Pii: 0002-9149(89)90135-5

Abstract

Advances in technology and operator experience, and increased use of angiography early after myocardial infarction have led to greater use of percutaneous transluminal coronary angioplasty (PTCA) for chronic, total coronary artery occlusions. To better assess long-term outcome, 257 consecutive patients with successful PTCA of a total occlusion with late angiographic follow-up from 464 patients (53%) with PTCA success were reviewed. The mean f standard deviation patient age was 54 f 10 years, 79% were men, the duration of total occlusion was 11 f 15 weeks and the post-PTCA diameter stenosis was 24 f 12%. Eighty-two, 27 and 63% of patients received long-term aspirin, dipyridamole and warfarin therapy, respectively. Angiography at 8 f 8 months demonstrated restenosis (250% diameter stenosis) in 41% of patients restudied within 6 months and in 66% of patients restudied within 12 months by life table analysis. In multivariate regression analysis of 19 variables, 2 were independently correlated with the occurrence of restenosis: post-PTCA diameter stenosis >30% (p = 0.02) and coronary artery dilated (left anterior descending and right coronary arteries greater than the left circumflex coronary artery) (p = 0.65). In log rank analysis that also considered the timing of angiographic detection of restenosis, dilatation of a proximal left anterior descending stenosis was also a significant predictor of restenosis (p = O.Ol), and dilatation within 4 weeks of the presumed time of occlusion was only weakly predictive (p = 0.11). Thirty-five patients (27% of those with restenosis) had reocclusion at the site of PTCA, but only 3 patients (2%) had an associated myocardial infarction. There was no relative beneficial effect of any treatment on the risk of restenosis. Thus, (1) restenosis after PTCA of chronic total occlusion is very common; (2) restenosis is predicted by the angioplasty results and angioplasty site; (3) the clinical detection of restenosis does not appear to plateau at 6 months; (4) reocclusion is not uncommon, but seldom results in myocardial infarction; and (5) there was no apparent relative treatment effect of aspirin, dipyridamole or warfarin. (Am J Cardiol 1989;63:897-901)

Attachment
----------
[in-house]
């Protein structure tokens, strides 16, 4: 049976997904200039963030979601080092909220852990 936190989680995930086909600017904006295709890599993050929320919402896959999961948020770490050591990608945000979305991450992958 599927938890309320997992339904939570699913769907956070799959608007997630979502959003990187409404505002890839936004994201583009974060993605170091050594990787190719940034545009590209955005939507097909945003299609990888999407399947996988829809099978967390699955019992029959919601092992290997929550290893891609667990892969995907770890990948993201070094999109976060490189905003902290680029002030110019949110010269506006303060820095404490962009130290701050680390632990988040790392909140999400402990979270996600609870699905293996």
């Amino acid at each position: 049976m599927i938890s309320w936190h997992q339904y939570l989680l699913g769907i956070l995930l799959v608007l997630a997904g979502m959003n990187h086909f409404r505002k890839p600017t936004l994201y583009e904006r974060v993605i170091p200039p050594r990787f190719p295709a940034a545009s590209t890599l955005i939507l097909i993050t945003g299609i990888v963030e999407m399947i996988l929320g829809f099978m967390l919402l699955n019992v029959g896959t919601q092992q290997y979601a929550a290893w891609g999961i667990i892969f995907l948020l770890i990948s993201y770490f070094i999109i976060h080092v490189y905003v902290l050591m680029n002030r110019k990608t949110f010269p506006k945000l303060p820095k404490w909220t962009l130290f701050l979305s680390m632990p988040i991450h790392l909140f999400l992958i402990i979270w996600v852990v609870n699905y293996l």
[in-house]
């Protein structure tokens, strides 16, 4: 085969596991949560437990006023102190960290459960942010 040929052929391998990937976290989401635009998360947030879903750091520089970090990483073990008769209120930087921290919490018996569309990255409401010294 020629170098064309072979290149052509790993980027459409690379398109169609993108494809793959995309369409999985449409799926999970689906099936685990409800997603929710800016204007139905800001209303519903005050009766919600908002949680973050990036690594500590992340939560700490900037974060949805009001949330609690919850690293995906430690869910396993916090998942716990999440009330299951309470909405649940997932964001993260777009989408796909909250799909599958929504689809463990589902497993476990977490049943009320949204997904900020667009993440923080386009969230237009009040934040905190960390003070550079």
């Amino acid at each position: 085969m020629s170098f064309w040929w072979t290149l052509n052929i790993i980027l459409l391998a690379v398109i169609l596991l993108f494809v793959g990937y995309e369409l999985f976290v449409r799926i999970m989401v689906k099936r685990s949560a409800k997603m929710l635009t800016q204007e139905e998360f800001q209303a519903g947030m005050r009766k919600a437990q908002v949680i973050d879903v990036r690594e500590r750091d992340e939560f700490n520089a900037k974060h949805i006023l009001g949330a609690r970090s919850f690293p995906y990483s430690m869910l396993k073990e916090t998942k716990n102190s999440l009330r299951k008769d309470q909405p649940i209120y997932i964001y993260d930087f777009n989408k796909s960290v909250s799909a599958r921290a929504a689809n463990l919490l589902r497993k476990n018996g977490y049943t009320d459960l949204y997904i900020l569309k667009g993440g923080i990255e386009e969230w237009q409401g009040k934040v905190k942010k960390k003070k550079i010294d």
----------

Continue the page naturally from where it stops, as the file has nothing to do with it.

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Cite this paper

@inproceedings{Ellis2004Pii0, title={Pii: 0002-9149(89)90135-5}, author={Stephen Ellis and Richard E . Shaw and Gary Gershony and Ronald G . Thomas and Gary S . Roubin and Eric J. Topol and Simon H. Startzer and Richard K. Myler}, year={2004} }